By JIM RENDON From http://6thfloor.blogs.nytimes.com/2012/03/22/p-t-s-d-can-yield-positive-yet-sometimes-deadly-results/
Just as my story about the Army’s program designed to help boost resilience in soldiers was approaching its final edit for The Times Magazine, news broke of the killing of 16 Afghan civilians by an American soldier. As details emerged, and Staff Sgt. Robert Bales was accused of committing this atrocity, I was stuck by the similarities between him and many of the soldiers I interviewed for this article.
Bales is a 38-year-old father of two who was on his fourth combat tour. He suffered multiple injuries, including mild traumatic brain injury and, possibly, according to his lawyer, P.T.S.D, yet he was sent back to combat. Soldiers going on their third and fourth deployments are not uncommon because these wars began a decade ago. Sgt. Jeffrey Beltran, who is featured in the story, was severely wounded in Iraq (he too suffered a mild, traumatic brain injury) and was on many medications when he was sent to Afghanistan. He was later diagnosed with P.T.S.D. Bales’s experience — the stresses, the multiple tours, the injuries — is not very different from that of so many men and women in uniform.
George Bonnano, a professor at Columbia University, whom I interviewed for the story, has found that soldiers are more resilient than the rest of the population — more of them recover from traumatic experiences without incident than in the general population. That may be because those who choose to join the military are more resilient to start with. Those who stay, like Beltran did, are most likely even more resilient. Yet, these men and women are not indestructible.
In the course of reporting this story I spoke with dozens of soldiers who served in combat zones, many of them multiple times. They all told me that no matter the number of tours, leaving for combat and returning home is always hard. In addition to the combat-zone stress, soldiers are also connected to home in ways they never were before: Skyping with spouses and children, for instance. For some, it is a source of strength, for others, a source of stress, for most it is likely both — a way to connect with loved ones, a reminder of what they are missing at home and a way for the daily stresses of bills, child care, the ups and downs of marriage — to seep into their challenging lives in a war zone.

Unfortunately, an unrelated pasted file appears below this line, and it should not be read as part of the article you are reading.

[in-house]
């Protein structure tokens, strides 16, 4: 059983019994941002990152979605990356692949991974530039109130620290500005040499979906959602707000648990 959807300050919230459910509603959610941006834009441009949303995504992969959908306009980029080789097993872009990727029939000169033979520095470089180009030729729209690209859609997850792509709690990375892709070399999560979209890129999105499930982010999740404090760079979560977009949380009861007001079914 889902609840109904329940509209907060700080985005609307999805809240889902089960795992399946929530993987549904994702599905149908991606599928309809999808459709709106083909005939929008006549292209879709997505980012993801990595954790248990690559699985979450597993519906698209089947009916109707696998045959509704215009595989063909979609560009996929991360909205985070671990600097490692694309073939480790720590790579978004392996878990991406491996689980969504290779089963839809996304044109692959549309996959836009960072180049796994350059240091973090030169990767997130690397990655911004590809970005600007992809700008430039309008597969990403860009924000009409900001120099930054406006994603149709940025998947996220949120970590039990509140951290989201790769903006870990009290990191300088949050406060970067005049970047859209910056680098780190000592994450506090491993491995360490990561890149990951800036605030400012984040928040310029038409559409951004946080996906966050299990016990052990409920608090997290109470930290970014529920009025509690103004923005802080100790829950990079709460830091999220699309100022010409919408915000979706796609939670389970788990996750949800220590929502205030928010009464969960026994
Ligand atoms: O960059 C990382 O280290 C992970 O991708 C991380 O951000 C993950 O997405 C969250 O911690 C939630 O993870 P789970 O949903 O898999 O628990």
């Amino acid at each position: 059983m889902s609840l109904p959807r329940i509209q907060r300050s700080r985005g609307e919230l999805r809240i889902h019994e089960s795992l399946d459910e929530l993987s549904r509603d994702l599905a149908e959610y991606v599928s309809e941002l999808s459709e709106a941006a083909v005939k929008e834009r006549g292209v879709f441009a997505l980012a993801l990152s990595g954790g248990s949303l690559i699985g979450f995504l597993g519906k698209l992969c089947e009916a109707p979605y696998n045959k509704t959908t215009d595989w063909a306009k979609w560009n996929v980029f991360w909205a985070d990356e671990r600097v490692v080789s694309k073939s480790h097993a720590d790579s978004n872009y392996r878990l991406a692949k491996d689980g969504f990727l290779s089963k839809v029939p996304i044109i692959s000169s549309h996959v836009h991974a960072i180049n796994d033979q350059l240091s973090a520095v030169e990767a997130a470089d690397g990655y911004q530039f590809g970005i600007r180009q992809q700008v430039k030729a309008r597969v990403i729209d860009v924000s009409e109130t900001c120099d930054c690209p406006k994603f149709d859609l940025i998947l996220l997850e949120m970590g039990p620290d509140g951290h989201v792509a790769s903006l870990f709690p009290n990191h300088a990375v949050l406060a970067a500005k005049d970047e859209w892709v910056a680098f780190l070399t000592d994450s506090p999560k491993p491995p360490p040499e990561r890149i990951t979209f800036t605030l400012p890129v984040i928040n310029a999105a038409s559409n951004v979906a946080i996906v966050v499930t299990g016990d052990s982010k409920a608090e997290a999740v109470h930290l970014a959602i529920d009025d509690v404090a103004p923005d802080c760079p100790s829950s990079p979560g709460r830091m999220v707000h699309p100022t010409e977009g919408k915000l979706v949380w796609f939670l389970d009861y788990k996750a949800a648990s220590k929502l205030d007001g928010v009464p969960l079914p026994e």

And, when soldiers return home, their world is again turned upside down. Many soldiers who consider themselves healthy talked to me about struggles at home. Nearly everyone slept poorly. Some were unwilling to open up emotionally, even years later. During one conversation, several soldiers all laughed when they simultaneously referred to the massive, crowded aisles of Wal-Mart as Trauma-Mart.
It is not clear how to identify those who will be able to cope well with these stresses and those who will not. The Army’s Comprehensive Soldier Fitness Program, discussed in depth in the story, is an institutionwide effort to help soldiers handle these stresses better. The idea is to try improve everyone with the hope that those most susceptible to the stress will be a little less susceptible; those already somewhat resilient will be more so. The most seasoned soldiers I spoke with applaud the program’s goals. Many wished there had been something like it for them before they deployed three or four times. Instead they had to figure it out on their own.
Nothing excuses the cold-blooded slaughter of civilians that Bales is accused of. And we do not yet know what was going through his mind. The soldiers I met and hundreds of thousands of others, have served, been wounded and struggled with the aftermath of their experience, and all of them handle the stress one way or another. Most do the best they can on their own, riding out the bumps until they start to connect again here at home. Some develop P.T.S.D. and, as is discussed in the story, many soldiers feel that they change for the better as well, precisely because of the struggles they face.